Plugged filters, free water, darkened fuel and corroded tanks from microbes running unchecked in fuel storage tanks.
Because the stored fuel that companies rely on to operate isn’t what it used to be, you can’t use the “same old” approach when it comes to solving problems. Neither chemical nor mechanical solutions are, in and of themselves, effective in every possible scenario. There is no such thing as “one size fits all” fuel maintenance.
Not only that, but you can’t sit and wait for a problem to appear before you do something about it.
Chemical fuel treatments can do some things well – kill microbes, stabilize fuel. But they can’t do everything by themselves. And anyone who tells you they can is selling you a bill of goods.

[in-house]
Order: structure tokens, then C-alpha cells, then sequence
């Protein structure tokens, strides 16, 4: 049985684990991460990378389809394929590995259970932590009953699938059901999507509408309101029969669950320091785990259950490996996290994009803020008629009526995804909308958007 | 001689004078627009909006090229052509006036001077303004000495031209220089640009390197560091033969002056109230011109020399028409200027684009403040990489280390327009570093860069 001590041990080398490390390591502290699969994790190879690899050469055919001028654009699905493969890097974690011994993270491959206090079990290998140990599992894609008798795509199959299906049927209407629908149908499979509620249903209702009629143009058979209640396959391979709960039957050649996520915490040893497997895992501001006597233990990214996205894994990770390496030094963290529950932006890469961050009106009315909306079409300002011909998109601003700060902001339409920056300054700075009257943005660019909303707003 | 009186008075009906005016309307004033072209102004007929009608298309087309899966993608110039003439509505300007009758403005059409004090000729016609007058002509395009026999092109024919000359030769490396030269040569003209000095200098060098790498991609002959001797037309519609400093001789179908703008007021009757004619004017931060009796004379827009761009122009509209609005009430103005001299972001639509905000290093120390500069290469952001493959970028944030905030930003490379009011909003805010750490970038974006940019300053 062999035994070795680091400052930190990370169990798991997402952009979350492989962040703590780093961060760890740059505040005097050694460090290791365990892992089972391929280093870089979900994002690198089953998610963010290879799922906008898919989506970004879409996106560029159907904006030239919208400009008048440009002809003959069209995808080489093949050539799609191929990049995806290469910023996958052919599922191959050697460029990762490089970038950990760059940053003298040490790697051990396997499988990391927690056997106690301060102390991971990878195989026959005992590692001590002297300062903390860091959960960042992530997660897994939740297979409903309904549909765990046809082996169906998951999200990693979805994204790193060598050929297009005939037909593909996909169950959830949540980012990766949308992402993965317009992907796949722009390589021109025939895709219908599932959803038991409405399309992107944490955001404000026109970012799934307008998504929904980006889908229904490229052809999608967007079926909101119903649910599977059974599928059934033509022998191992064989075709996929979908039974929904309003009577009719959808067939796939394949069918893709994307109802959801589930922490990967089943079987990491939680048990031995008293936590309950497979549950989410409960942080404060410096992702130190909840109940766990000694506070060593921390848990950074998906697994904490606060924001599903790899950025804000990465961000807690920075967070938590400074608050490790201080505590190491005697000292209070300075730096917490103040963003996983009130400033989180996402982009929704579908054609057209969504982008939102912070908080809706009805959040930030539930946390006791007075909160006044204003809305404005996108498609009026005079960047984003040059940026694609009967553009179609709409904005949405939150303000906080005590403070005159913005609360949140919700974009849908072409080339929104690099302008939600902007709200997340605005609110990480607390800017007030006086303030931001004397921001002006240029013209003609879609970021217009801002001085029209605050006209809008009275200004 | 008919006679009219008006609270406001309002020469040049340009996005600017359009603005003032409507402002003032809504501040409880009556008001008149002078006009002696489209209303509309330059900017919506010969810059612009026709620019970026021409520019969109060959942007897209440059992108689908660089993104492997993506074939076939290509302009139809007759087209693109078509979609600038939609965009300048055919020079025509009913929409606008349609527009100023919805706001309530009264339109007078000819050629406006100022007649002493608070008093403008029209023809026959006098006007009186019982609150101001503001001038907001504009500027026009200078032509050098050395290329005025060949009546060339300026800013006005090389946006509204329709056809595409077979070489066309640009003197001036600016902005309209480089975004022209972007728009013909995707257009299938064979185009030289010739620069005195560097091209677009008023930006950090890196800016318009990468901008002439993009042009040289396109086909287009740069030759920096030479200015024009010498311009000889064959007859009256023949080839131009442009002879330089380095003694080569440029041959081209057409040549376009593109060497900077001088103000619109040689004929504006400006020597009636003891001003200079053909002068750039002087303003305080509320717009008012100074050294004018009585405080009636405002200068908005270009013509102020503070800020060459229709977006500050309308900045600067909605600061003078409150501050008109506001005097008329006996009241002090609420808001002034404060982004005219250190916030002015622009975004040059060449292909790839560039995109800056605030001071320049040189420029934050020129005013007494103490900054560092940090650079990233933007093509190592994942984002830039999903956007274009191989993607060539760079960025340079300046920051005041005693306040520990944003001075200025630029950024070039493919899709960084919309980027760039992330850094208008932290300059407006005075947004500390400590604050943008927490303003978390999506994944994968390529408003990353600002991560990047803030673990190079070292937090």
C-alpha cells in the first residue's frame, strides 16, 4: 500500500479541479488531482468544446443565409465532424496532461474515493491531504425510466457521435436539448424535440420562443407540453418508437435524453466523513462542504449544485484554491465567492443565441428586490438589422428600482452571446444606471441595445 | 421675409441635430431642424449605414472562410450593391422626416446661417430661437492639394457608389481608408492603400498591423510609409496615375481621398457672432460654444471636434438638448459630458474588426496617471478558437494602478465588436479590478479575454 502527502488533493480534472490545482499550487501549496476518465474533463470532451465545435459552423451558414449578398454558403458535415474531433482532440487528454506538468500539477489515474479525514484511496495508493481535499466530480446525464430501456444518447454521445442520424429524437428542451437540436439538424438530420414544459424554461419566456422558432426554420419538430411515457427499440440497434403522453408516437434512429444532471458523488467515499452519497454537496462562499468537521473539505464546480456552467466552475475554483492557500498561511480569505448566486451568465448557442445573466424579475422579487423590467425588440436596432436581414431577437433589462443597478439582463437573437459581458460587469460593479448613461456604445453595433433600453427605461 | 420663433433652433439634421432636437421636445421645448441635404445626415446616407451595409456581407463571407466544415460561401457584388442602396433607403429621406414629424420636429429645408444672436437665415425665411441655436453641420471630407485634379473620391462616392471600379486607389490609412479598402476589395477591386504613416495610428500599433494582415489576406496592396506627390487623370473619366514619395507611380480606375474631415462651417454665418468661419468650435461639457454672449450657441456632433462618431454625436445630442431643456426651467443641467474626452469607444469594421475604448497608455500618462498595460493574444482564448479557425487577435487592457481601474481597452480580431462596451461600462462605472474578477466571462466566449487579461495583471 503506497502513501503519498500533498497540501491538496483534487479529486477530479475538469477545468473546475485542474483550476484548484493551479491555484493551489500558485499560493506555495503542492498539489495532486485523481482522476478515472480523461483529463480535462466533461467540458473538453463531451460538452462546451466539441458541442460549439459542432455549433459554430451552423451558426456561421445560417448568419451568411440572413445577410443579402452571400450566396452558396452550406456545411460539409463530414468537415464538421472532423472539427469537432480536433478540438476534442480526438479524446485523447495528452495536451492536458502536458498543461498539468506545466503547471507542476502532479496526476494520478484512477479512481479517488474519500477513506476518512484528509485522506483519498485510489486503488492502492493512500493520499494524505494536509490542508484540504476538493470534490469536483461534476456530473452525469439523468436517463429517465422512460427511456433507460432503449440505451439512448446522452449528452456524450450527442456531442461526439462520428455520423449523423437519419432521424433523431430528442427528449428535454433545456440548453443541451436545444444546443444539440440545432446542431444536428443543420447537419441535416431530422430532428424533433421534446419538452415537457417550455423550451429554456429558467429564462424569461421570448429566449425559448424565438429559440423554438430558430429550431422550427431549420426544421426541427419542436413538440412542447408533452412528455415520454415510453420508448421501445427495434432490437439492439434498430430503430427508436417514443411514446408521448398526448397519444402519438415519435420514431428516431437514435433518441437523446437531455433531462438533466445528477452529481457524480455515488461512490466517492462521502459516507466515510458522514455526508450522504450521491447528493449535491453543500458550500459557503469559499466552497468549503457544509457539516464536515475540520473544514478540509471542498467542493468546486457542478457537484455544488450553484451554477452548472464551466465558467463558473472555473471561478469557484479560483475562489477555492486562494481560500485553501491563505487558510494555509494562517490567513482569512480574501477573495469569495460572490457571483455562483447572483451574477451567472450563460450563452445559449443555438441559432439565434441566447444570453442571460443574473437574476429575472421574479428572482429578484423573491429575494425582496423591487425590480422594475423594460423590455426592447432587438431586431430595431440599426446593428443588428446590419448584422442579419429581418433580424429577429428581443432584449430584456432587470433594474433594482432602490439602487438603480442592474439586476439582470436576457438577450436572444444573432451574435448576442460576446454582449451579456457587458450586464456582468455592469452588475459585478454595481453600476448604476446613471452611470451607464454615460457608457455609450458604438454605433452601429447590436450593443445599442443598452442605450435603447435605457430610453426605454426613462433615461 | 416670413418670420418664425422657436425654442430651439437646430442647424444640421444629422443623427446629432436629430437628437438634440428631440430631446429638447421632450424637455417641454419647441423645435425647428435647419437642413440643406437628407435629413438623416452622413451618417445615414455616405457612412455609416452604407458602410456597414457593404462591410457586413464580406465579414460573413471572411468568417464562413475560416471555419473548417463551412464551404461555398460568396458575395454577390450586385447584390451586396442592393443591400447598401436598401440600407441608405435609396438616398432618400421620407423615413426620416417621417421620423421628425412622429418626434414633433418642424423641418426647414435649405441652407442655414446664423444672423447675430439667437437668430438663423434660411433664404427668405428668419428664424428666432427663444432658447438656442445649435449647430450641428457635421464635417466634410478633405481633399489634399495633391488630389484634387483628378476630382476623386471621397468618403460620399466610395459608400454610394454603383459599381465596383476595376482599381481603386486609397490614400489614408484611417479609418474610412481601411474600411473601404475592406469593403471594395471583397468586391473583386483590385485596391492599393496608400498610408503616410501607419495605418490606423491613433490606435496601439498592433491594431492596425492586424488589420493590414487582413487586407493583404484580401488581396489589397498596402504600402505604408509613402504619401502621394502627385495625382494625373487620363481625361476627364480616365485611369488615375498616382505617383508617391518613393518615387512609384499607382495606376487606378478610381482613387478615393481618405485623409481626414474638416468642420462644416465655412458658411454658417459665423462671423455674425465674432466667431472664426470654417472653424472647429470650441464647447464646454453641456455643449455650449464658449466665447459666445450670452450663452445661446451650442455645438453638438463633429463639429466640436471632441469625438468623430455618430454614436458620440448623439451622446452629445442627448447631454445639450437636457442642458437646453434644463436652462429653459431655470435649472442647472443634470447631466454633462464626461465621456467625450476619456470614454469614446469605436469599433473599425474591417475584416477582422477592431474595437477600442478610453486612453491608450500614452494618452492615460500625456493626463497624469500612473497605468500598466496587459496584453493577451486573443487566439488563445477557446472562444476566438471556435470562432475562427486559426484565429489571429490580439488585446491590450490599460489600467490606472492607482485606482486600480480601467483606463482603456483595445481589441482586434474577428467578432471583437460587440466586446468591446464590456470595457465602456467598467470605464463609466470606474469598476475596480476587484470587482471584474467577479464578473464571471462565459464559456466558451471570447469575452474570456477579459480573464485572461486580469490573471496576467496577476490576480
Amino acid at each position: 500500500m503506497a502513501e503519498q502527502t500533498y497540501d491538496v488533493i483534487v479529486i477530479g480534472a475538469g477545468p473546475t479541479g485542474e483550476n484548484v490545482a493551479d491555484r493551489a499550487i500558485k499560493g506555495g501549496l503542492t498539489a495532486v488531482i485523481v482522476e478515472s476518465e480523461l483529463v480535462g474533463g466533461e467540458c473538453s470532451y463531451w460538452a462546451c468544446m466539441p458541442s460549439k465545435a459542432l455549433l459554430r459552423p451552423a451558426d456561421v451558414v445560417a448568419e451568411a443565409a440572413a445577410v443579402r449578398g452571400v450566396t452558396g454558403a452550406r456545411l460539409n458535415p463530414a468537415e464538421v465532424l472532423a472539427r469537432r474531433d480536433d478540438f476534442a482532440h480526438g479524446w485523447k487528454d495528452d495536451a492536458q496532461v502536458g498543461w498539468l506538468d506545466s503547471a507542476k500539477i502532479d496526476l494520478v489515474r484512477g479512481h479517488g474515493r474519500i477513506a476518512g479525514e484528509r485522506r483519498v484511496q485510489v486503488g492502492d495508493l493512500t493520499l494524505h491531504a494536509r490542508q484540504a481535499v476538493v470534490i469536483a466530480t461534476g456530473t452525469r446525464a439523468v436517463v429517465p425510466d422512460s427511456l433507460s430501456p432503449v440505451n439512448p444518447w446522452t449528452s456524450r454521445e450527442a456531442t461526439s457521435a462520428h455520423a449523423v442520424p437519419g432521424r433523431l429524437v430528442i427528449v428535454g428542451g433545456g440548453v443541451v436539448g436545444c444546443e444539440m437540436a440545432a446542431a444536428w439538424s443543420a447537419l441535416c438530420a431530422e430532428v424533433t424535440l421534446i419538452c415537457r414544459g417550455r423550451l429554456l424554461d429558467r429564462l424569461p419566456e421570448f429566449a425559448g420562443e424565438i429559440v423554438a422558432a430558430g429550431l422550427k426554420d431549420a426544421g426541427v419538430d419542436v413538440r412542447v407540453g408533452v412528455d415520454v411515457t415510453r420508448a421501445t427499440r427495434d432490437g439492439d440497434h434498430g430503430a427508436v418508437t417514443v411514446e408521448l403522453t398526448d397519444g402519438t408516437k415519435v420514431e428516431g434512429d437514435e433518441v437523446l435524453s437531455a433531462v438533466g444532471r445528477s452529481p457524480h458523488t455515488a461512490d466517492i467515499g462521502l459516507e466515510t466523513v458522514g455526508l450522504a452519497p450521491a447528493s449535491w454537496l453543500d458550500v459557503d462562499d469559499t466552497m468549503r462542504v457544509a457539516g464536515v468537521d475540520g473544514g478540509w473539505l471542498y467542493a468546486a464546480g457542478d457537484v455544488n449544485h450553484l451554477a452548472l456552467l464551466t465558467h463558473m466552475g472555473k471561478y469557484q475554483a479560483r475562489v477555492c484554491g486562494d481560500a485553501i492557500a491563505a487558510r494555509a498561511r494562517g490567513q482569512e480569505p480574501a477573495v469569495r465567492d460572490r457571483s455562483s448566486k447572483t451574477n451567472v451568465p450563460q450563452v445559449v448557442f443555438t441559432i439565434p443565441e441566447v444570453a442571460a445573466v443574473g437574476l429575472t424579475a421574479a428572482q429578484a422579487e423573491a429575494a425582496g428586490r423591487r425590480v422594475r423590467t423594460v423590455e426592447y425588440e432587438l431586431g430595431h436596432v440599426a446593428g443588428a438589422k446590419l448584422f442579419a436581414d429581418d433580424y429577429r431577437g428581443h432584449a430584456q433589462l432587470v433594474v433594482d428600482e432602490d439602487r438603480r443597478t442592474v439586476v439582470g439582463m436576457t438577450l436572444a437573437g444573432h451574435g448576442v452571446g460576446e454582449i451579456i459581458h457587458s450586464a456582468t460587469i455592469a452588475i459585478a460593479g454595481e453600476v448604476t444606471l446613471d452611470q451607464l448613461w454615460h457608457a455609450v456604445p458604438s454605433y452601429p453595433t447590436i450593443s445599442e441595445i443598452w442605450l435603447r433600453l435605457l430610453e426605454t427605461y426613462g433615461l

On the flip side, mechanical processes like fuel filtration are effective at important things like removing free water and cleaning out fuel tank sludge. But they do nothing for the root causes to keep the problems from coming back.
And you can have both of these yet still not be in the clear because without some kind of fuel testing, it’s impossible to know 1) which solution you need the most and 2) whether the solution you used actually did what you wanted it to.
And not all testing is equally useful. There’s testing for fuel specifications to diagnose problems and infer solutions. But perhaps most importantly, there’s the need for microbe testing, both at regular intervals (preventive monitoring) and during problem resolution. In fact, one could argue that you have very little chance of successfully solving microbe-related fuel problems if you don’t incorporate microbe testing to properly diagnose or confirm the problem. Luckily, stored fuel users have some state-of-the-art options there.
The Bell Fuel & Tank Services program brings to its customers the perfect combination of all of these, in a customizable plan that fit their needs and budget.
The hybrid approach to fuel management ensures they get the best possible solution for the best possible cost.